Maximum spectrum detecting section 402-1˜3 respectively detects spectrum coefficients S1Max, S2Max, and S3Max in which an amplitude absolute value is maximum, in each of the weighted subband signals S1w(f), S2w(f), and S3w(f).

In view of the above, according to the present embodiment, an adaptive spectrum forming technology is combined with a signal classification section or a psychoacoustic model, or a signal-to-noise ratio calculation section, and an effective range is determined more appropriately in accordance with signal characteristics or perceptual importance, or coding performance, each of which is the output processing.

Upon pulse selection in pulse vector coding, amplitude information is only considered as a condition. Accordingly, it is possible to place a greater emphasis on spectrum coefficients which is perceptually more important by applying different weight to different frequency domain signals, thereby lowering the importance degree of spectrum coefficients having perceptually low importance. For example, since a lower frequency part is more important for a signal such as speech, a greater emphasis is placed on the lower frequency part upon applying an adaptive spectrum forming technology when an input signal is classified as a speech signal or the like. By this means, sound quality can be improved.

(Embodiment 5)

An adaptive spectrum forming technology described in Embodiments 1-4 can be applied not only to transform coding but also to TCX coding. In Embodiment 5, a case will be described where an adaptive spectrum forming technology described in Embodiments 1-4 is applied to TCX coding.

FIG. 21 is a block diagram showing a configuration of coding system 800 according to Embodiment 5 of the present invention. In an encoder, an adaptive spectrum forming coding section is provided before a pulse vector coding section, and in a decoder, an adaptive spectrum forming decoding section is provided after a pulse vector decoding section. In FIG. 21, an encoder has LPC analysis section 801, LPC inverse filtering section 802, time-frequency conversion section 803, adaptive spectrum forming coding section 804, pulse vector coding section 805, and multiplexing section 806. On the other hand, a decoder has demultiplexing section 807, pulse vector decoding section 808, adaptive spectrum forming decoding section 809, frequency-time conversion section 810, and LPC synthesis filtering section 811.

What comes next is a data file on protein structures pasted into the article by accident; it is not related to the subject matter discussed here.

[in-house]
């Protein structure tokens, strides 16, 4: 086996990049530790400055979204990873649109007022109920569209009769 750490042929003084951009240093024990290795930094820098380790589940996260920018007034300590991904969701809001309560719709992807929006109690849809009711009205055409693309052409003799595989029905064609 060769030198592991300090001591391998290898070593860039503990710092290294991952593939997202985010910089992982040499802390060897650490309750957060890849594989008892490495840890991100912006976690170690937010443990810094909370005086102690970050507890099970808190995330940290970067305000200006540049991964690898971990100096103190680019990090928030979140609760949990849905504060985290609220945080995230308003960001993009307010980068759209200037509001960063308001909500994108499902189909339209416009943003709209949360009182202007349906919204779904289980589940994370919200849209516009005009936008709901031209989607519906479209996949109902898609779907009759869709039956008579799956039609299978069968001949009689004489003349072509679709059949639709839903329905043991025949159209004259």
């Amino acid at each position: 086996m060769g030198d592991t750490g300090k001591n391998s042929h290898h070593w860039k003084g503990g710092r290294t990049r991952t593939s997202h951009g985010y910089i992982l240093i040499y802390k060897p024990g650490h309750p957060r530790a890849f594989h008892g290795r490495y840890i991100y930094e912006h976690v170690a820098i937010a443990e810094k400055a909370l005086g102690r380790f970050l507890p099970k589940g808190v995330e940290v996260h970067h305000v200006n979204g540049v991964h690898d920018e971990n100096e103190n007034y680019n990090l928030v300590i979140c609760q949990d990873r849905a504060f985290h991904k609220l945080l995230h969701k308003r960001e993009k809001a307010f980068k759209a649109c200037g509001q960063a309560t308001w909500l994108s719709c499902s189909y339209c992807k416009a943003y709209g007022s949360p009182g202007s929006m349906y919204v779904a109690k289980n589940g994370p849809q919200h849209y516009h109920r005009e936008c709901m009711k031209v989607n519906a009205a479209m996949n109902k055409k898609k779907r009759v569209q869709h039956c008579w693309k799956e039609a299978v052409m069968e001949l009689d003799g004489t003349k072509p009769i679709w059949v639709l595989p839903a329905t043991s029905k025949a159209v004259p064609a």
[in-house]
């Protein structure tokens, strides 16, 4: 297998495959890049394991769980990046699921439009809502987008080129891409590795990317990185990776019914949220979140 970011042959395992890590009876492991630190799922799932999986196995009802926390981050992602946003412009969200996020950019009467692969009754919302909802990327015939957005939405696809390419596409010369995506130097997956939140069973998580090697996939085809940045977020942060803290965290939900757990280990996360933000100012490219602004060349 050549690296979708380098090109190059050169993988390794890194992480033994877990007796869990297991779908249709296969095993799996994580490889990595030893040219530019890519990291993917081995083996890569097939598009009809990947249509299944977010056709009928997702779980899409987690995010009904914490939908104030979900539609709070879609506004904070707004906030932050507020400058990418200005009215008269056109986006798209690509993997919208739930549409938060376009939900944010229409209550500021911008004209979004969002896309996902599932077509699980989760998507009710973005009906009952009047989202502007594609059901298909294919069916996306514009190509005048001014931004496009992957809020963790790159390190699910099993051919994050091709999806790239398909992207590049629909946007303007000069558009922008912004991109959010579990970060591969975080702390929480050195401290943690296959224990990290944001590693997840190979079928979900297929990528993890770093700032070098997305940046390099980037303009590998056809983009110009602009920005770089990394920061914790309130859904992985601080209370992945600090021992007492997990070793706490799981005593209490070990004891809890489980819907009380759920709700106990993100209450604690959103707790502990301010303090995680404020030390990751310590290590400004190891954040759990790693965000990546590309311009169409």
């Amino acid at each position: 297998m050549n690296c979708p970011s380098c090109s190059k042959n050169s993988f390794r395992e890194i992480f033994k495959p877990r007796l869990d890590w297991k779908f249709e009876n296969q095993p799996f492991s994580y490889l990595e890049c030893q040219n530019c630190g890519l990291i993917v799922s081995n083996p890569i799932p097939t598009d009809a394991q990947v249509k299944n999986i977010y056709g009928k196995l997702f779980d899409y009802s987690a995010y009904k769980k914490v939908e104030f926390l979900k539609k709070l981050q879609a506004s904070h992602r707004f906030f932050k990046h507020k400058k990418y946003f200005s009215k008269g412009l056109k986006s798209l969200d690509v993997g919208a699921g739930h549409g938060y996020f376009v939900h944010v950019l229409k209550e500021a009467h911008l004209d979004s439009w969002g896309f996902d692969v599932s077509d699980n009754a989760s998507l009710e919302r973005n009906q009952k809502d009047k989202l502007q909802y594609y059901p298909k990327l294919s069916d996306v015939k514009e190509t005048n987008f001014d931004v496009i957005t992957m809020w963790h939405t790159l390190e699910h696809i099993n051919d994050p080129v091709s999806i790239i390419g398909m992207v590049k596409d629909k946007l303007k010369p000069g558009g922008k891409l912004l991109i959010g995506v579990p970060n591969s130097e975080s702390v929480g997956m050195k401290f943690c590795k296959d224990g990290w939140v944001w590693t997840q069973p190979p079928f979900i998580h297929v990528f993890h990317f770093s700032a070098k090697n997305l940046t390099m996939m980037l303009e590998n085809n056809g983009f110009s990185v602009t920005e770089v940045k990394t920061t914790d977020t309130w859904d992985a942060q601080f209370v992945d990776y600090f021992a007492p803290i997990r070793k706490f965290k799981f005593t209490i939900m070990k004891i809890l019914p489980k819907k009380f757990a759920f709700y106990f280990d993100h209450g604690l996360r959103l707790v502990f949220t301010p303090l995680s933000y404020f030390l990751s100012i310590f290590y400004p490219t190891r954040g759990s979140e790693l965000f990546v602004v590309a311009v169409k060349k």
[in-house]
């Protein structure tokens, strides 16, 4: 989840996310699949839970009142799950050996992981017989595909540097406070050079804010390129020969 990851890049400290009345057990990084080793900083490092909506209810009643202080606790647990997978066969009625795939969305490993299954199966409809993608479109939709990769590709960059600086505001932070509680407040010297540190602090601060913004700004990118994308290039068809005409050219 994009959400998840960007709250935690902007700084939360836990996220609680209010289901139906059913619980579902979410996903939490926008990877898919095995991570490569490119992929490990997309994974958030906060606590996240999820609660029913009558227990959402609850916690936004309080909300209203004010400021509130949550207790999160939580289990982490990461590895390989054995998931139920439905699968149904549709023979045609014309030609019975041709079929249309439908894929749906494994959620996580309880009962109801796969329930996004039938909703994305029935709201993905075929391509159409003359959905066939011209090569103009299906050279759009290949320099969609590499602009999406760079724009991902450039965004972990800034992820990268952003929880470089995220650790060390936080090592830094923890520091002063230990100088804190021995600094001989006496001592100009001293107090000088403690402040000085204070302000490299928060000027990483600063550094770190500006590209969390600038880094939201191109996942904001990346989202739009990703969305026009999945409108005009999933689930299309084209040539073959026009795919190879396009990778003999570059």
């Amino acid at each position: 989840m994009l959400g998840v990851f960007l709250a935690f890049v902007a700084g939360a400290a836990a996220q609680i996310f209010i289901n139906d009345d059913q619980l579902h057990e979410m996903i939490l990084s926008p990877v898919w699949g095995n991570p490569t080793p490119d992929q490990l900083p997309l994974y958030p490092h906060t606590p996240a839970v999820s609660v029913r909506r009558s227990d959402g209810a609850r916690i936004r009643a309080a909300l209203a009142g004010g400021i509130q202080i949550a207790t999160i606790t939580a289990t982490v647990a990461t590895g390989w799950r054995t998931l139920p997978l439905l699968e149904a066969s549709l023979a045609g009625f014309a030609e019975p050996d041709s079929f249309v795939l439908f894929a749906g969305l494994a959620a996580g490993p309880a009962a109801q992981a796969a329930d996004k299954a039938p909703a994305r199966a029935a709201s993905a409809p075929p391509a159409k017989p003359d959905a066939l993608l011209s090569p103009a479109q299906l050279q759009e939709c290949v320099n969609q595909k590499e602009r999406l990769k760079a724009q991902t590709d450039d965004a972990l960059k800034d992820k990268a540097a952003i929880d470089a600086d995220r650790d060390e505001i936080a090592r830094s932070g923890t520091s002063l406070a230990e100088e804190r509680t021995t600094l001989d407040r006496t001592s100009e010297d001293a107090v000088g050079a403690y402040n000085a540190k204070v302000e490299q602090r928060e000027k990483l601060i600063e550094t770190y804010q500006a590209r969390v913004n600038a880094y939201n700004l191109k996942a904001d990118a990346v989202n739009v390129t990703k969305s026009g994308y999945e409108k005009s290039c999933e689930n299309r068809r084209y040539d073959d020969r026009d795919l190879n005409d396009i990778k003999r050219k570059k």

In FIG. 21, LPC analysis section 801 performs LPC analysis for an input signal to utilize signal redundancy in the time domain.

LPC inverse filtering section 802 acquires residual (excitation) signal Sr(n) by applying a LPC inverse filter to input signal S(n) using LPC coefficients from LPC analysis.

Time-frequency conversion section 803 converts residual signal Sr(n) into frequency domain signal Sr(f) using, for example, discrete Fourier transform (DFT), modified discrete cosine transform (MDCT) or the like.

One of adaptive spectrum forming coding sections 102, 102A, 102B, 102C, which are described in Embodiments 1-4, is applied to adaptive spectrum forming coding section 804. Spectrum forming coding section 804 acquires Sra(f) which falls within an effective range of Sr(f). Adaptive spectrum forming coding section 804 transmits spectrum forming information to the decoder side through multiplexing section 806.